Dollar Soars on Divergence

The US dollar is beginning the New Year will strong gains against both major and emerging market currencies.   The divergence between the US and the other high income countries has been underscored by comments from the BOJ's Kuroda and ECB's Draghi.  The former discussed other tools that can be brought to bear to achieve the BOJ's 2% inflation target.  

The latter reiterated that the ECB was committed to adjusting the size, speed and composition of its balance sheet if needed, and he left no doubt that he thought it was needed.  The risk of not fulfilling the ECB's mandate, Draghi says is increasing.  

Even though Tokyo markets were closed for the holiday still, the dollar bounced to JPY120.50. Recall that on December 30, amid year-end positioning, the dollar had slipped briefly below JPY119.00.   Technically, the dollar is poised to re-challenge the JPY121.85 high set in early December.  

The euro is drawing closer to the $1.20 psychological level.  Draghi's comments and the slightly disappointing PMI manufacturing survey took the euro to $1.2035.  The North American session will likely have another go at it.  We note that it is not just private sector participants who are selling the euro.  The IMF's COFER Q3 data showed reserve managers are diversifying out of the euro, though the 7.5% depreciation of the euro may have exaggerate this trend but the direction is clear.  

The aggregate December manufacturing PMI came in at 50.6, down from the 50.8 flash reading.  The German reading matched its flash report of 51.2, which follows the sub-50 (49.5) November performance.  France disappointed.  The flash had already deteriorated to 47.9 from 48.4, and in the final reading slipped further to 47.5.  Italy also disappointed, moving deeper into contraction territory.  Its December PMI fell to 48.4.  There had been some expectations of an improvement from the 49.0 reading in November.  Rounding out the large eurozone members, Spain remains the strongest at 53.8, but this is down from 54.7.  Here too the consensus had looked for a small improvement. 

The UK's manufacturing PMI was also disappointing, and sterling paid the price.  The consensus had looked for a small gain to 53.6 from 53.5 in November.  Instead, the survey slumped to 52.5 and the November series was revised to 53.3.  For its part, sterling had been largely finding support near $1.55, though on December 23 it had briefly traded below $1.5490.  Today the break was clean, and sterling slumped to $1.5440 by midday in London, but still has not found a decent bid. There is immediate potential toward $1.5400.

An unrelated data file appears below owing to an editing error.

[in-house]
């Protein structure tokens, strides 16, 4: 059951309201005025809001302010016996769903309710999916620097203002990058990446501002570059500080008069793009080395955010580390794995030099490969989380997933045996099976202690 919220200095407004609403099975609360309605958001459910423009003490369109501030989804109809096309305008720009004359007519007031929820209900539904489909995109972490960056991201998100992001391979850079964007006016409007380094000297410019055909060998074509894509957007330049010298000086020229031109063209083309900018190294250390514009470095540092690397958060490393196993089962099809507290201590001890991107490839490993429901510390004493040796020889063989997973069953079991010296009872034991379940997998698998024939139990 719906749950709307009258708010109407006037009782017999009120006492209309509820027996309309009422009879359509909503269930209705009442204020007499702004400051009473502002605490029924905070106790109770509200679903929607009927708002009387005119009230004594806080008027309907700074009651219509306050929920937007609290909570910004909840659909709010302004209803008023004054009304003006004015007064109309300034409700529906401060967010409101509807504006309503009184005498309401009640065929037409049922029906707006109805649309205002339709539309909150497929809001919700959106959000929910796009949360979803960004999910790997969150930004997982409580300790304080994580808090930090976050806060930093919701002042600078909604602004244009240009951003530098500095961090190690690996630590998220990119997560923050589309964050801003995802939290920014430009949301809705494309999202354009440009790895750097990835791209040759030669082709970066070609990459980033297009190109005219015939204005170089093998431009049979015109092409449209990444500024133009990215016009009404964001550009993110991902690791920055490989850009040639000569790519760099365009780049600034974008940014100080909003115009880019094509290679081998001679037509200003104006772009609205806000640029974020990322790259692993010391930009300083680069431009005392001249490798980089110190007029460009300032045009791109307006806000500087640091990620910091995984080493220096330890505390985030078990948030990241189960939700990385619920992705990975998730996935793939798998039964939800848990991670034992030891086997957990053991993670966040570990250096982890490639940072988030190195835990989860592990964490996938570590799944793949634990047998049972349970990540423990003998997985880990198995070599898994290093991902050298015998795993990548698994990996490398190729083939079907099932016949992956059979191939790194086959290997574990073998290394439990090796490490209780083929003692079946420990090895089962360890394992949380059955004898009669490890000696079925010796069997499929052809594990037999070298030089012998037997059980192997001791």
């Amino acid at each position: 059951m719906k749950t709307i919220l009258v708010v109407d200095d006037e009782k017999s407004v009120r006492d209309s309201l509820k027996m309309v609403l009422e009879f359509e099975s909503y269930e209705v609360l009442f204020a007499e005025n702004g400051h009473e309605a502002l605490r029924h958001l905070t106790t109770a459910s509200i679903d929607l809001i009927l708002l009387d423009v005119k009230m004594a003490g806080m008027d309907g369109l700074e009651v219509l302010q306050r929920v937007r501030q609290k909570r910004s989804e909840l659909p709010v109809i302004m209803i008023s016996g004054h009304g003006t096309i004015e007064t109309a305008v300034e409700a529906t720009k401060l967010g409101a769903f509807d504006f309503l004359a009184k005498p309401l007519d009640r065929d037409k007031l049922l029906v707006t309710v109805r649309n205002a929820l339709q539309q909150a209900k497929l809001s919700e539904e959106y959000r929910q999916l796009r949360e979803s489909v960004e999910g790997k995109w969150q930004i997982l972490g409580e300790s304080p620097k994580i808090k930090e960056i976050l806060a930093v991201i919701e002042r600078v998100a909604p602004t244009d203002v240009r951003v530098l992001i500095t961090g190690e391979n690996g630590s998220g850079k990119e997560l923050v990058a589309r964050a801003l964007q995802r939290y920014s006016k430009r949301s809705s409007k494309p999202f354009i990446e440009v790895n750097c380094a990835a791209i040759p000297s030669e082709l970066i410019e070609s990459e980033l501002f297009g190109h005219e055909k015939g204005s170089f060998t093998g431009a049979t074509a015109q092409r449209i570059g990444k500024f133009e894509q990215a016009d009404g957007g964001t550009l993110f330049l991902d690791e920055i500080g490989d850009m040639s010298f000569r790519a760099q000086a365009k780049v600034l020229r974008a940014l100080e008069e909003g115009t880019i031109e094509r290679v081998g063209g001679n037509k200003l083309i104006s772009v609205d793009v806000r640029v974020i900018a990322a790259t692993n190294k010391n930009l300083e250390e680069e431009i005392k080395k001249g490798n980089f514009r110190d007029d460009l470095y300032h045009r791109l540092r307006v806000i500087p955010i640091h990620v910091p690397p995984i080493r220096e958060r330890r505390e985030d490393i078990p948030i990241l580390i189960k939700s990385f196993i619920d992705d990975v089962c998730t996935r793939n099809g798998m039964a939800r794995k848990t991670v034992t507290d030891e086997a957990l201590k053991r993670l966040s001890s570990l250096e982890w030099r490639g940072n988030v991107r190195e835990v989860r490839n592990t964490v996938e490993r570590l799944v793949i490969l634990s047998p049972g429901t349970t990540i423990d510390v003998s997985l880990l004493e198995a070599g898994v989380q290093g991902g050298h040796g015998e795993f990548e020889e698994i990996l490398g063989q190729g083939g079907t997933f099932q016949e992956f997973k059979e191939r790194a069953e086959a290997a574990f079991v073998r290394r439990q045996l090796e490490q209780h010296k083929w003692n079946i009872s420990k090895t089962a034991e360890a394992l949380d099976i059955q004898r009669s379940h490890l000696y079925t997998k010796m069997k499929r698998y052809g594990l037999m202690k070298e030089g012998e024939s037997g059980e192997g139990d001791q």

China reported its PMI figures over the last couple of days.  The HSBC manufacturing PMI ticked up to 49.6 from 49.5.  The official manufacturing PMI slipped to 50.1 from 50.3.  However, the service PMI rose to 54.1 from 53.9.  The slowing of Chinese growth, and the likelihood of additional supportive measures plays on the divergence theme lifting the greenback across the board.  

Many Asian equity markets, including Japan and China remained closed for the New Year's holiday.  European markets are mixed, leaving the Dow Jones Stoxx 600 little changed.  Energy, financials and industrials are higher, while most of the other sectors are lower.  

Peripheral European bond markets continued to rally with the help of Draghi's sovereign bond buying cues.  New record lows are being seen in Spain, Italy and Portugal.  Greek bonds are under pressure as the January 25 election is seen resulting in a Syriza victory and unacceptable demands on the Troika.  The limited contagion is thought to embolden the official creditors.  That said, recall that Lithuania became the 19th member of the monetary union on January 1.  

Oil prices are steady.  The market is watching the health reports of Saudi King Abdullah who is 90 years old.  This has been a ongoing concern in recent years, but the King returned the hospital in recent days.  The fact that oil prices have not fallen has provided little succor for the Russian rouble, which is continuing to trade in a wide range, but mostly weaker. 

The US reports construction spending and the manufacturing surveys.  The data is not that significant.  Specifically, the 5% pace seen in Q3 is unsustainable.  The US economy appears to be tracking something a bit below 3% in Q4, but the Federal Reserve is still seen likely to raise rates near mid-year.   

Dollar Soars on Divergence Dollar Soars on Divergence Reviewed by Marc Chandler on January 02, 2015 Rating: 5
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